Key Takeaways (expand)
- Zinc is a trace element, and is the second most abundant metal in the body.
- Zinc helps facilitate protein folding via “zinc fingers”—small structural motifs that coordinate zinc ions and help stabilize the protein fold.
- Zinc serves as a cofactor for over 300 enzymes and more than 1000 transcriptional factors.
- Due to being essential for DNA and RNA transcription, zinc has a role in controlling gene expression and cellular communication.
- Zinc also helps regulate the activity of inflammatory cells, as well as programmed cell death (apoptosis)—an important part of the cell cycle.
- Zinc is involved in regulating the expression of metallothioneins, a family of metal-binding proteins that buffer against toxicity from heavy metals and protect against oxidative stress.
- Zinc serves as a cofactor for collagenase (a collagen-remodeling enzyme), and also helps activate proteins essential for collagen synthesis—giving it a role in collagen formation and skin health.
- Zinc is also important for the function of sensory organs; in fact, zinc deficiency can cause the loss of smell and taste!
- When it comes to vision, zinc is required for synthesizing proteins involved in retinol release and transport, as well as for producing rhodopsin—a protein that allows the eye to absorb light and adapt to darkness.
- Zinc also influences hormone release, making it relevant to some hormone-related diseases and conditions.
- Several other micronutrients require zinc for their absorption and metabolism, including the B vitamins, vitamin D, magnesium, and vitamin A.
- Zinc is heavily involved in the immune system, and essential for the development of cells mediating both the innate and adaptive immune responses.
- When started within 24 hours of the onset of illness, zinc supplements (especially lozenges) can shorten the length of the common cold—reducing the duration of symptoms like nasal discharge, coughing, congestion, throat hoarseness or scratchiness, sneezing, and muscle ache.
- Some research suggests that zinc deficiency is associated with poorer outcomes for Covid-19 patients, whereas higher zinc levels are associated with Covid-19 survival and a more successful Covid-19 vaccination response.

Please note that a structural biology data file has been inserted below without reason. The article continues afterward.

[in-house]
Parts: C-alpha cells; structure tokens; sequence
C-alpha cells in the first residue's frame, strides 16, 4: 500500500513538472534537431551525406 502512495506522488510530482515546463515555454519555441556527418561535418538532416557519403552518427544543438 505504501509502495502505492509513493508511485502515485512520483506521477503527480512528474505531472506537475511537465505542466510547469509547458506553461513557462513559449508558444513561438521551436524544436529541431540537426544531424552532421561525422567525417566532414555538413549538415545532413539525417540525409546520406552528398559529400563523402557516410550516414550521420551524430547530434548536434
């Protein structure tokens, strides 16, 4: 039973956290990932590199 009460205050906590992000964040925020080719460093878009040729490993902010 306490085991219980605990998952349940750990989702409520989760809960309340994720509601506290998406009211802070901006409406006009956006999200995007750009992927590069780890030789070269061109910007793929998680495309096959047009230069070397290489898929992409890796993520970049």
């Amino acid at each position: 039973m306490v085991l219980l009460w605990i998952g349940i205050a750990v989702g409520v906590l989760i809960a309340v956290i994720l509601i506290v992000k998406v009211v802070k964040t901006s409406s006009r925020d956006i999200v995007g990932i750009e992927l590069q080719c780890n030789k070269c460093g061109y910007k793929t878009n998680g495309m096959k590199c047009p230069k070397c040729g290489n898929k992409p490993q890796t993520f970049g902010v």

- In elderly adults, zinc supplements may help reverse age-related decline in immune function.
- Zinc supplements may also help reduce the risk of opportunistic infections and immune failure in HIV/AIDS patients.
- Some evidence suggests zinc can help prevent the recurrence of canker sores.
- Higher zinc intake is associated with lower diabetes risk—possibly due to its involvement in synthesizing and storing insulin, stimulating glucose uptake, and improving glycemic control.
- Research shows a protective effect of zinc against several neurological conditions, including Alzheimer’s disease and depression.
- Zinc deficiency causes a disruption in hundreds of metabolic pathways, potentially leading to immune dysfunction, increased infection risk, poor night vision, skin problems, impaired wound healing, higher risk of pregnancy complications, and potentially increased susceptibility to some chronic conditions—including cancer, cardiovascular disease, and autoimmune disease.
- In children, zinc deficiency can impair mental and psychomotor development, as well as delay growth and weight gain.
- Foods high in zinc include red meat, some organ meats (especially liver and heart), seafood (especially oysters), eggs, legumes, nuts, and whole grains.
- Due to the zinc-binding phytate found in many zinc-rich plant foods, zinc bioavailability is generally lower in plant foods than animal foods.
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Zinc is a trace element and the second most abundant metal in the body, and was first identified as essential for all forms of life in 1963 (although it was known to the Greeks and Romans as far back as 20 BCE, when powdered zinc was used along with charcoal and copper to form brass!). The origin of the word zinc isn’t fully known, but it may come from the German Zinke, meaning “prong” or “point.”
Since the discovery of its nutritional importance, research has revealed an astounding number of roles for this trace mineral—including being used in nearly every cellular function (from protein and carbohydrate metabolism to cell division and growth), neurotransmission, vision, reproduction, intestinal transport, immune function, DNA synthesis, and wound healing—and more!
Good sources of zinc include red meat, some organ meats (especially liver and heart), seafood (especially oysters), eggs, legumes, nuts, and whole grains. But, due to the phytate content of zinc-rich plant foods, its bioavailability is much higher in animal products. Some foods are also fortified with zinc, such as breakfast cereals.
The Biological Roles of Zinc
Zinc is needed for the body’s structural, catalytic, and regulatory functions. It helps facilitate protein folding via “zinc fingers”—small structural motifs that coordinate zinc ions in order to stabilize the protein fold. It also serves as a cofactor for an astounding 300-plus enzymes and over 1000 transcriptional factors! In fact, zinc is essential for DNA and RNA transcription (the “reading” of the DNA map to make proteins), and as a result, controls gene expression and communication within cells. Zinc also regulates apoptosis, or programmed cell death, which is an important part of the cell cycle. Zinc also helps control the activity of the body’s inflammatory cells and regulates the expression of metallothioneins—a family of metal-binding proteins that protect against oxidative stress and buffer against toxicity from heavy metals. And, along with these direct regulatory functions, zinc can stimulate a zinc-sensing receptor that causes intracellular calcium to be released, which then serves as a messenger in signaling pathways.